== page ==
We all know Portland boasts a holy host of epicurean eating options, and I plan to try them all in due time. But sometimes these things aren’t about the food itself. In fact, a thorough review of DiMillo’s probably has little to do with the food. Mainers scoff at the notion of going to DeMillo’s, at paying $30+ for a steamed lobster, or $27 bucks for a mound of buttered breadcrumbs with a sliver of mushy fish underneath. But DiMillo’s isn’t about the food. It’s about the flourish and the polished brass and the oyster crackers in the carpeting and the smell of perfume on 75-year-old ladies out for a big night.
DiMillo’s is a floating restaurant; it used to be a car ferry to Rhode Island, among other incarnations. The dining room is carpeted and sunken, with windows all around, perfect portholes for peering outside at boats and docks and condos. But I had better back up a bit. Malcolm says when he was a kid in the 1980’s, living two hours north of Portland, coming to DiMillo’s was a very big deal, a fancy night in the big city. He has fond family memories of sitting with his parents at the table, cracking lobster, and staying up late. This is the real thrill of DiMillo’s.
[pullquote]It’s the sort of place where your waitress forgets to fire your order but you forgive her and she comps you a glass of Chardonnay while career waiters in their black vests swan around mocking her failures.[/pullquote]I’ve had better seafood in many other places from Westbrook , CT to Wiscasset, ME, but dressing up and going down to the pier fills me with Shirley Temple happiness, a maraschino cherry on top. I love driving into the parking lot on the water, then walking the planked entrance into the belly of the beast. I love greeting the old gals hosting at the first front desk then gliding down the ambulatory into the warm interior, waiting for the second line of welcome to usher us deeper within. There are buoys hanging from the ceiling and ships wheels decorating the walls. The bread basket is plain, its accompanying butter languishing in a dish, in square little plastic packets, smaller than the tip of an awkward butter knife. I always order a martini with Cold River Vodka, which has a strong potato flavor not really suited to the glassy sheen of the classic cocktail, but that’s how I got it on my first visit, and it’s all about tradition. Malcolm sips a Glenfiddich 12 year, and smiles.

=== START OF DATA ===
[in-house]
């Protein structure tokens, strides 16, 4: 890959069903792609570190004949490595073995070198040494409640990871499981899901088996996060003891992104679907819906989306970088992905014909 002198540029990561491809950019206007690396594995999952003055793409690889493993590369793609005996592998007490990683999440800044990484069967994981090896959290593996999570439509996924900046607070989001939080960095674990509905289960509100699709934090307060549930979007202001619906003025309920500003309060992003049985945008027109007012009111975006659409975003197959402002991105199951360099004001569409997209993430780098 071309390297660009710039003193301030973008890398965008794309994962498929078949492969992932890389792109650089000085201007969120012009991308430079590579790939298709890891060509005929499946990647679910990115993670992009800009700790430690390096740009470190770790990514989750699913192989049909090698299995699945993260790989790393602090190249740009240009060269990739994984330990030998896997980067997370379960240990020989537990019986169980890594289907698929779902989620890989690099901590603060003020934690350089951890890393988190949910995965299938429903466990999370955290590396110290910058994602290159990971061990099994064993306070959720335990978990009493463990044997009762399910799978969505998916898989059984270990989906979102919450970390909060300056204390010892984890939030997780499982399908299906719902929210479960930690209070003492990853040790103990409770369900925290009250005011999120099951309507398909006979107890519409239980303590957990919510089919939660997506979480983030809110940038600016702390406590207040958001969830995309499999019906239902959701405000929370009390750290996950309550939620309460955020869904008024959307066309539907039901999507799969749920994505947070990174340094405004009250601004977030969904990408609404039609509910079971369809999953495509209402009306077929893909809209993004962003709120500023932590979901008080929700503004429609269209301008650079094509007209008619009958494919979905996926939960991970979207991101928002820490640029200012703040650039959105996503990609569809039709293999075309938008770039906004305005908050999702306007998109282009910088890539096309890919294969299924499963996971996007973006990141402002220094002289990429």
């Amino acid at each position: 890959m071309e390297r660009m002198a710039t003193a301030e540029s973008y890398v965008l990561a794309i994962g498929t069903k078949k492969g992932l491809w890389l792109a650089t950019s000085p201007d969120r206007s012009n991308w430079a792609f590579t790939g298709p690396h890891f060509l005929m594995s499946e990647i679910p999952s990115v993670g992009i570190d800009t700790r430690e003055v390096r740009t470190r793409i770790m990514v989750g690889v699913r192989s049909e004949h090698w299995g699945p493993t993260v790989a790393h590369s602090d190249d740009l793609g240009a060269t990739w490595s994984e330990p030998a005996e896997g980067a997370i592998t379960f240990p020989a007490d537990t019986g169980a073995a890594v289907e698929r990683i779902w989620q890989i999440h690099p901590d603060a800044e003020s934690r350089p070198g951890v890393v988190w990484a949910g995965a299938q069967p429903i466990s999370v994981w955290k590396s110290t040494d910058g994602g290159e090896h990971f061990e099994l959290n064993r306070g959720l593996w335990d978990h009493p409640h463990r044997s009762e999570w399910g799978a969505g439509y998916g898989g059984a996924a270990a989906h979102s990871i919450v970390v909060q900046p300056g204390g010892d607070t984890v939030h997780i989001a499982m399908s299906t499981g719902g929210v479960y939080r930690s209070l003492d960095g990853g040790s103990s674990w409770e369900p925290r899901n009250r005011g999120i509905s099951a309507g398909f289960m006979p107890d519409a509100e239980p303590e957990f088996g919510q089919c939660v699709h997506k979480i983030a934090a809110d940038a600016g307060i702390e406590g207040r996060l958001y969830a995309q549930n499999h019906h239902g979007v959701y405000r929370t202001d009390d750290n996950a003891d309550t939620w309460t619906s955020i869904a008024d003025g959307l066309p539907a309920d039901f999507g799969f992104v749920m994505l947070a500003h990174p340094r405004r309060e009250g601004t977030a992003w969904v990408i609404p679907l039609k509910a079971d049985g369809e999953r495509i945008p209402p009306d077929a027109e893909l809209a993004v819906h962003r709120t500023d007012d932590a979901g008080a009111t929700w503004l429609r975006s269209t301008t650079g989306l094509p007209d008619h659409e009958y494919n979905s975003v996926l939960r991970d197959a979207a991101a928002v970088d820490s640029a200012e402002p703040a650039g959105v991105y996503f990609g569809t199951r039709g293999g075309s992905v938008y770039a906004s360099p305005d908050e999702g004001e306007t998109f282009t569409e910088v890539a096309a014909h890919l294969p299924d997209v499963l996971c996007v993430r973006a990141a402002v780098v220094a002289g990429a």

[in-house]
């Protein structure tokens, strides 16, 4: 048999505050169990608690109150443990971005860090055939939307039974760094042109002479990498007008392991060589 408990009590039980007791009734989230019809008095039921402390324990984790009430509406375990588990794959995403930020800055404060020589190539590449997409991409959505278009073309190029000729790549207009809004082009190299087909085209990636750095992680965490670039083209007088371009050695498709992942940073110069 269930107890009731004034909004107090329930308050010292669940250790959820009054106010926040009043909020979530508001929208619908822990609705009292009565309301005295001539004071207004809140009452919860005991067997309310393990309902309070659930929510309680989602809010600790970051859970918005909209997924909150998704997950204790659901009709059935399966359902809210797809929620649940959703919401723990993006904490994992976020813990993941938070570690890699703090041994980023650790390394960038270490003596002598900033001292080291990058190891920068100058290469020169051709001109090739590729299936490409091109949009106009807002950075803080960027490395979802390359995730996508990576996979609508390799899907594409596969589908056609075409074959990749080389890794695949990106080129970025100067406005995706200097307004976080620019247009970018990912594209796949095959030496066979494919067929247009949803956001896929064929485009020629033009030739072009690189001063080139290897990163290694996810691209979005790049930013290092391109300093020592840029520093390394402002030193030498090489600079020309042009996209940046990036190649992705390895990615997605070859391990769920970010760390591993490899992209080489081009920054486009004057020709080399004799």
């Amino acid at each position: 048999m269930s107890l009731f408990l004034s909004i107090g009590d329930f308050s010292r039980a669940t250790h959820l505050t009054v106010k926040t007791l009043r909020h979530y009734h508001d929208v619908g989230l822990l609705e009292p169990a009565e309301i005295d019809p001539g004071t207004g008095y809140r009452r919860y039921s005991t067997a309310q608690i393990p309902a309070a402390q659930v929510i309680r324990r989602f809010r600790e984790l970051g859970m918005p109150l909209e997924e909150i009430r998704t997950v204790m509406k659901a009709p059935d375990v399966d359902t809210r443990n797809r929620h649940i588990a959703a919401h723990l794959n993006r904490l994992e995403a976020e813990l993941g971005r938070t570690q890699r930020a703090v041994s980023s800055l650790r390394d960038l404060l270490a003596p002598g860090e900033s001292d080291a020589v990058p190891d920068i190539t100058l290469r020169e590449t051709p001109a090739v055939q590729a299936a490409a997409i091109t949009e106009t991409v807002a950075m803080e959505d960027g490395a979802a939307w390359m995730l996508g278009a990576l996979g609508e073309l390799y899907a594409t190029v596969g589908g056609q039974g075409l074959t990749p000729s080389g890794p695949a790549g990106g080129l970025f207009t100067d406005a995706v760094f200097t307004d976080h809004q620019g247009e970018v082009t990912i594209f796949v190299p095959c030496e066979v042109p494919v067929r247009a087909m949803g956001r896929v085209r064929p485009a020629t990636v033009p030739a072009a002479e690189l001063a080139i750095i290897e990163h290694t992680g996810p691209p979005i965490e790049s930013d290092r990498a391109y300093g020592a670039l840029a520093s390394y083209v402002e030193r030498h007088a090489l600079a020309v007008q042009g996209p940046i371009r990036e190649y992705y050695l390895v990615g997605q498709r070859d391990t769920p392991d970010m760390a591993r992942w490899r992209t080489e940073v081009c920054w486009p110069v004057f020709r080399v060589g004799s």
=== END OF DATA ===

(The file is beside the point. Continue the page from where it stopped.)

In other seasons on two previous visits, when DiMillo’s has no choice but to try and attract the locals, we ordered the twin lobster special for $19.99. Since it’s Summer, the high tourist prices are still in effect, but when you have visiting family in town, DiMillo’s is a must-visit, regardless of cost.
Though I was raised on the shoreline, I’d never really had real lobster before. The dining room at DiMillo’s is a good place to learn the art of twisting and breaking into the semi-hard exoskeleton of that little fellow. And only one unlucky dining companion was shot in the eye by the errant juices of my undeft hands.
After a round of drinks we ordered mussels for the table. Here, the broth is both lemony and mustardish, two new excellent foils for their briny little bivalve hearts, and when you’re with family, there’s no reason not to swab bread into the communal bowl. Our entrees, overall, were underwhelming. Lightly breaded and broiled scallops, haddock and a lobster for my husband were better than edible, but nowhere near life-changing. It was pretty mediocre fare, wedding quality fish, and yet I still felt fantastic afterwards.
It’s the sort of place where you share molten chocolate cake. It’s the sort of place you bring your grandma for her 90th birthday and delight in watching her wear a bib adorned with anthropomorphic shellfish. It’s the sort of place where your waitress forgets to fire your order but you forgive her and she comps you a glass of Chardonnay while career waiters in their black vests swan around mocking her failures. It’s crenolins and mary janes and falling asleep in the back of the station wagon while your parents smoke and argue, The Moody Blues on the radio. DiMillo’s is nostalgia for the future.